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With Oklahoma officer sentenced to life, victims can finally start to heal

As former Oklahoma police officer Daniel Holzclaw learns he will spend the rest of his life in prison, his victims tell of the life-long impacts of his actions.

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    Jannie Ligons (c.) a victim of former Oklahoma City police officer Daniel Holtzclaw, speaks to members of the media at the Oklahoma County Courthouse after his sentencing, Thursday, in Oklahoma City. Mr. Holtzclaw, convicted of raping and sexually victimizing eight women on his beat, was sentenced Thursday to 263 years in prison.
    Steve Gooch/The Oklahoman/AP
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A former Oklahoma police officer who preyed on victims over a six-month period will spend the rest of his life in prison.

Daniel Holtzclaw, a former patrolman, was sentenced by an Oklahoma judge on Thursday to 263 years in prison.

The case had racial overtones, as all of the victims Mr. Holtzclaw pursued were black women. According to the prosecution, he identified potential targets in Oklahoma City’s poorest neighborhoods according to their criminal history. He assumed that their backgrounds meant that they would stay silent.

But several victims did choose to come forward, and their statements about how being attacked by a police officer changed their lives and their perceptions of the police likely played a significant part in the length of Hotzclaw's sentence.

One victim, a teenager told the court that she no longer is sure of how to respond to law enforcement.

"Every time I see the police, I don't even know what to do," she said at Holtzclaw's sentencing hearing. "I don't ever go outside, and when I do I'm terrified."

Another victim, a grandmother whose initial report sparked the investigation that ultimately exposed Hotzclaw's pattern of assault, said that the incident had a profound impact on her life.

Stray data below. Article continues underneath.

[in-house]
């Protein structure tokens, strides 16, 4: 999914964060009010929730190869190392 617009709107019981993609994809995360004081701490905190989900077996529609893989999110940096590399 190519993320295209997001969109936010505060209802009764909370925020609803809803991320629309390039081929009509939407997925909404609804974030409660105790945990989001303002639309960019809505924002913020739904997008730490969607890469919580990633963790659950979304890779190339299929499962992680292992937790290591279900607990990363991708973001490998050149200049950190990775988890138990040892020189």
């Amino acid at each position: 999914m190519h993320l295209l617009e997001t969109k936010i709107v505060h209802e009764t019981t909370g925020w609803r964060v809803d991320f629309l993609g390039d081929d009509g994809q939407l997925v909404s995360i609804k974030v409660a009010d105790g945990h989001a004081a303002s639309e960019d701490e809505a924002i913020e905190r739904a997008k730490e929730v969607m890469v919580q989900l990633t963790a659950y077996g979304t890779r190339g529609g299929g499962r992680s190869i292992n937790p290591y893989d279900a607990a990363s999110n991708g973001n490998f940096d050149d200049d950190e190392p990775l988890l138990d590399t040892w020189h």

"I so desperately want my life back," Jannie Ligons said.

The case drew public attention from civil-rights activists, including the Black Lives Matter movement. When the trial began in November of 2015, one victim testified that she didn’t think her story would be believed because “I’m a black female,” and so she didn’t reach out to police until Holtzclaw had been charged.

In December, the jury convicted Holtzclaw on 18 counts, including four counts of first-degree rape, but acquitted him on 18 other counts. Holtzclaw has maintained his innocence throughout the trial, and his lawyer says he intends to appeal the verdict.

Attorney Benjamin Crump, who also represented the families of Trayvon Martin and Michael Brown, praised the ruling. He spoke on behalf of the victims, saying, "All the women were victims, from the 17-year old teenager to the 57-year old grandmother. This is a statement for 400 years of racism, oppression and sexual assault of black women; a statement of victory not only for the 'OKC 13,' but for so many unknown women.”

Oklahoma County District Attorney David Prater said Holtzclaw was not a law officer who committed crimes, but rather "a rapist who masqueraded as a law enforcement officer,” the Associated Press reports.

An examination by AP last year discovered that approximately 1,000 police officers in the US have lost their licenses either for sex crimes or sexual misconduct within the past six years, a figure that may be an undercount.

This report contains material from the Associated Press.

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